How your blood sugar changes when you eat is a important indicator of your health. In this text please find 5 things you need to know about blood sugar control as well as one "blood sugar spikes" hack that works for everyone.
Everyone’s blood sugar changes after consuming foods/drinks
When you eat, the food makes its way down into your stomach where the digestion process begins. Then the partially digested food passes into your intestines, where enzymes continue to break down the components of your food into smaller building blocks.
Carbohydrates in your food are broken down into sugar (glucose), which passes through the walls of your intestines and into your blood. Once the sugar from your food enters your blood, it is transported around the body to wherever it’s needed.
Maintaining healthy blood sugar levels is vital for health
Long term high blood sugar can be harmful, damaging your cells and causing inflammation processes. Also, very low blood sugar is extremely dangerous too, but even more - moderately unhealthy glucose responses can lead to health problems.
Long term unhealthy blood sugar responses after food consumption have been linked to an increased risk of developing type 2 diabetes, having a heart attack or stroke, and even developing certain types of cancer. So maintaining your blood sugar levels at optimal values is one of crucial parts of staying healthy.
Unhealthy blood sugar responses after food consumption can damage your health in the long term
We all have increased blood sugar after we eat. It’s the job of a long, flat organ called the pancreas, to sense the amount of sugar in your bloodstream and act if the levels get too high or too low. When your blood sugar levels start to rise, your pancreas produces insulin. Insulin is a hormone that enables your cells to take up more sugar, helping your blood sugar levels return to a level that’s normal for you (sometime known as ‘baseline’).
The differences between a ‘healthy’ or ‘unhealthy’ response are about how high your blood sugar goes after you eat, how long it stays high, and whether your blood sugar dips below baseline before stabilizing.
A one-size-fits-all diet won’t work for everyone (even if it is low-carb)
Several diet patterns designed to combat unhealthy blood sugar responses have been created in recent years. They have been publicized as "the way" to lose weight, avoid chronic diseases, and support your health. But do these blood sugar focused diets work universally?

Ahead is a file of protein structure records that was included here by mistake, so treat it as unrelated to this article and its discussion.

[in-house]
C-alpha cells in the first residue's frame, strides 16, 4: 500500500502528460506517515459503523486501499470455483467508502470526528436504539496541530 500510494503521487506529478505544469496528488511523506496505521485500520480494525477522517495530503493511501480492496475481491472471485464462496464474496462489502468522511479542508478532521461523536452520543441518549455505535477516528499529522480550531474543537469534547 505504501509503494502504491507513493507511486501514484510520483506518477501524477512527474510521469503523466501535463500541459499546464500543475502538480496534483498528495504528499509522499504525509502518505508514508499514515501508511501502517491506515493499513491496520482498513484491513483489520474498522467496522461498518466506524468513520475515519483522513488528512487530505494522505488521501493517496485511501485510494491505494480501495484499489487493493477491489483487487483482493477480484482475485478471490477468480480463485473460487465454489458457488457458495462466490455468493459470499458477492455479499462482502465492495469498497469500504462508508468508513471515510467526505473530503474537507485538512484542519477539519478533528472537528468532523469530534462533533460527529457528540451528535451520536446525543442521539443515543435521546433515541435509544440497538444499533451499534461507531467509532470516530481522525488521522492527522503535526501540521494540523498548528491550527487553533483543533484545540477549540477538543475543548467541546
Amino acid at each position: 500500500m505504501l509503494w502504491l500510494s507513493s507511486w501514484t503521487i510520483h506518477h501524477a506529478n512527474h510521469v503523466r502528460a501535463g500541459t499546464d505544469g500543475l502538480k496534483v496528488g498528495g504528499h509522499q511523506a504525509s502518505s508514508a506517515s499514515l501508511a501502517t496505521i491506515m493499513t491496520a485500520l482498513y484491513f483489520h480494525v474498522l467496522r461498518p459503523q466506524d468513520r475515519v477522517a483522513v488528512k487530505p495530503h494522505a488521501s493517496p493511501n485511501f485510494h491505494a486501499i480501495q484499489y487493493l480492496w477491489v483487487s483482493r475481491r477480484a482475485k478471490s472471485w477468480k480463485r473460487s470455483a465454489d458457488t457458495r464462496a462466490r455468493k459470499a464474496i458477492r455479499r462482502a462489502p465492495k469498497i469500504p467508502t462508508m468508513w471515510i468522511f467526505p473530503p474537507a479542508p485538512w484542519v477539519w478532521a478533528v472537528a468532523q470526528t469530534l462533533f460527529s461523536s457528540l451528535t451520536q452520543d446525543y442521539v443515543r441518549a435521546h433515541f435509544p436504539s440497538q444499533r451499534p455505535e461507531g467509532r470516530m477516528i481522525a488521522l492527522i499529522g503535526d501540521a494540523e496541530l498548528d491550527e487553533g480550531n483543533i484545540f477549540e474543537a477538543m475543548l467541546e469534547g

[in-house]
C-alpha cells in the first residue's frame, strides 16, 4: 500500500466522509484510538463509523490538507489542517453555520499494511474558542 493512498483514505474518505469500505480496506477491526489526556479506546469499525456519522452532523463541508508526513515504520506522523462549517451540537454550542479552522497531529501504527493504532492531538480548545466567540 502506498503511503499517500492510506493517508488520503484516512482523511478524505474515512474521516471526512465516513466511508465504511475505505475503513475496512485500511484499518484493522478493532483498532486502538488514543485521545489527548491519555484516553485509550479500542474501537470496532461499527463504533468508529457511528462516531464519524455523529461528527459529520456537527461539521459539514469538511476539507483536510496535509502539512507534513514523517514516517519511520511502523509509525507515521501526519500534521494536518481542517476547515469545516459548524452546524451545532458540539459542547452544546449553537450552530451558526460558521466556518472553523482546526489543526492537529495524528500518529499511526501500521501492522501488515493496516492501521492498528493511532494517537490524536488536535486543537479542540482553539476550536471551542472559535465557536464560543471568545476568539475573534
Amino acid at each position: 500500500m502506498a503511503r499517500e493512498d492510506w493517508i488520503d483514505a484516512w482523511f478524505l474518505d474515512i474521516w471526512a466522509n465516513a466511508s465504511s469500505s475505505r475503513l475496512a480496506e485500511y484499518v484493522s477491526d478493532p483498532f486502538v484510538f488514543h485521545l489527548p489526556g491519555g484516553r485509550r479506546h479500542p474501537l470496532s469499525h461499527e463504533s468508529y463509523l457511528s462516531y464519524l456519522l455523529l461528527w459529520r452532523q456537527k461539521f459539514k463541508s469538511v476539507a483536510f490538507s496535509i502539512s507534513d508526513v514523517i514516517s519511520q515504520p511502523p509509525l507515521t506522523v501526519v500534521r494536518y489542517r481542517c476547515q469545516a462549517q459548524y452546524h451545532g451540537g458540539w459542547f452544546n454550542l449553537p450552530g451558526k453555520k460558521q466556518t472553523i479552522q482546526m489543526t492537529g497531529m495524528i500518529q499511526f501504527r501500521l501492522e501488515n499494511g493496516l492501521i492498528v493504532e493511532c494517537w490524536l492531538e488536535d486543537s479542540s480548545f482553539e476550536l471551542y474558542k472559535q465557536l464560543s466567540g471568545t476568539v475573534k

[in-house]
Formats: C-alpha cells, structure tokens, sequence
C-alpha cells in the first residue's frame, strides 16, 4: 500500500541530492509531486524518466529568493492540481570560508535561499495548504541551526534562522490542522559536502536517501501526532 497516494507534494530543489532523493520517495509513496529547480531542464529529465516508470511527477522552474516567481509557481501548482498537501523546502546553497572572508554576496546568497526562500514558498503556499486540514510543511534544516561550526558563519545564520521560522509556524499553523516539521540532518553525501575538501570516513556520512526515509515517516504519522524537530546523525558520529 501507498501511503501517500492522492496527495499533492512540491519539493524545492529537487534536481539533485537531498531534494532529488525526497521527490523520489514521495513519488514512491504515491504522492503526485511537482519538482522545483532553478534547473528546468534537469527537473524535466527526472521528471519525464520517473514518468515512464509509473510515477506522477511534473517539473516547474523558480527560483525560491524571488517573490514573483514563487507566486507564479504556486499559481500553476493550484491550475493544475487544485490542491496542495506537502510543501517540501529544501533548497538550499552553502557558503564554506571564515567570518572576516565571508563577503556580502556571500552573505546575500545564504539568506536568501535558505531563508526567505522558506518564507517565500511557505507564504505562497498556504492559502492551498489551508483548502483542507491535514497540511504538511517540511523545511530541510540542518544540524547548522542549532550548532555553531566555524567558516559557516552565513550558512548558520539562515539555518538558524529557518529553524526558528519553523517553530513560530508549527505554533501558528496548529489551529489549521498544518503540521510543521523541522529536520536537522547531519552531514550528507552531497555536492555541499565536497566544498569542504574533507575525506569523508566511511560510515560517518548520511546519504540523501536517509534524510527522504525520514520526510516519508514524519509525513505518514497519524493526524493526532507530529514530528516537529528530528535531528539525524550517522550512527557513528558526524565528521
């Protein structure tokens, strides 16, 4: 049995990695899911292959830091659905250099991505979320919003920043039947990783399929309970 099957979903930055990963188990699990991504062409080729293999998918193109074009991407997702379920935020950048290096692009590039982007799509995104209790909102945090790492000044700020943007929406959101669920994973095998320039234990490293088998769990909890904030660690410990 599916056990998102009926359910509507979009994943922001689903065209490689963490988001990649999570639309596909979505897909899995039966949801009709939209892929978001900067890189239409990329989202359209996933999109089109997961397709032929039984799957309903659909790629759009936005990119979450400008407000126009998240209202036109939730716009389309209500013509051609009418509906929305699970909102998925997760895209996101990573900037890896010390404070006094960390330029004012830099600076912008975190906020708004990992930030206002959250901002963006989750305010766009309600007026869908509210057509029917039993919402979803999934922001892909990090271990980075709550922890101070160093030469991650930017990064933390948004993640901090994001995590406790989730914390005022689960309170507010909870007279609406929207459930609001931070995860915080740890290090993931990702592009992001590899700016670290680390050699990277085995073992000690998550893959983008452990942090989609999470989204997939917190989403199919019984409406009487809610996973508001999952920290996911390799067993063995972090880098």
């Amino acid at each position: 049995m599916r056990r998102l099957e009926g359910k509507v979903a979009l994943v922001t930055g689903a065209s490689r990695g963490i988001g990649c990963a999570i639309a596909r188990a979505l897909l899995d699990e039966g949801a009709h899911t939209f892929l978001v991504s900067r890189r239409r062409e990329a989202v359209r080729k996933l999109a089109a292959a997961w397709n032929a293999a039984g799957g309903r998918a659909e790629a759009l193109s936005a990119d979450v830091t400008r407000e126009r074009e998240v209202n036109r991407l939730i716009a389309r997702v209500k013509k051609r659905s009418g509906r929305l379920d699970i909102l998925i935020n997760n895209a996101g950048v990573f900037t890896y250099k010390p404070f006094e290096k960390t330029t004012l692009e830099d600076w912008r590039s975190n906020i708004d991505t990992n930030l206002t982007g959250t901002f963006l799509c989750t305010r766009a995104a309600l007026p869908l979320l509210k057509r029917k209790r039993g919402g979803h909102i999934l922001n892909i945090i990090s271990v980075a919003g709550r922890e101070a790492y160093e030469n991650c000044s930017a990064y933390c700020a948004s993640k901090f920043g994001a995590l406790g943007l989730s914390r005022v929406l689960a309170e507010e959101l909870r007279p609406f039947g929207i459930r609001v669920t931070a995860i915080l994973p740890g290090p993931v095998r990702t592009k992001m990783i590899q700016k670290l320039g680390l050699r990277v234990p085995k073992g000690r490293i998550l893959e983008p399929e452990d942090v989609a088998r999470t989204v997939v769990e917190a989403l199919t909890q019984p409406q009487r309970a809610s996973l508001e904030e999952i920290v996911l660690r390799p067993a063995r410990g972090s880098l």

Most ‘blood sugar diets’ are low-carbohydrate diets. They claim to control your blood sugar by reducing unhealthy responses to food and preventing blood sugar spikes. Some fans of these diets point to studies where low-carbohydrate diets have improved blood sugar control in the majority of the participants. But here’s the catch: you are not the majority of people. You are you. Education is crucial as well as personalized approach on determing which diet suits you the most. In the end, scientifically is proven that everyone reacts differently to identical foods.
To maintain healthy blood sugar levels, you need to understand your own unique responses to food
Research is increasingly showing that different people responds differently on same foods. Even identical twins, who share all their genes, can have very different responses to the same foods.
That means that a diet that helps one person may not be right for you and could even be unhealthy. Improving your nutritional responses is not as simple as eating a particular prescribed diet or sticking to foods labelled as 'good for your blood sugar'. Keeping your blood sugar at healthy levels is all about eating the foods that you respond to best. To do that, you need to understand how your metabolism responds to different food - your ideal diet is the one that works best for you.
One blood sugar spikes hack that works for everyone
The good news is that you can help prevent these spikes in blood sugar by pairing certain foods together. Protein, fat and fiber require a little more work to be broken down than carbohydrates. This means these foods stay in our stomachs longer and take more time to enter the bloodstream. Pairing carbohydrate foods with a source of protein or fat and some fiber helps slow the absorption of the sugars into the bloodstream.
But what if you are in a hurry and stopped in bakery nearby? Protein and fibers are low for sure but you have your ace in the pocket, luckily fermented foods and drinks work the same! Consuming fermented foods and drinks before meal result in significantly less intense glucose spikes!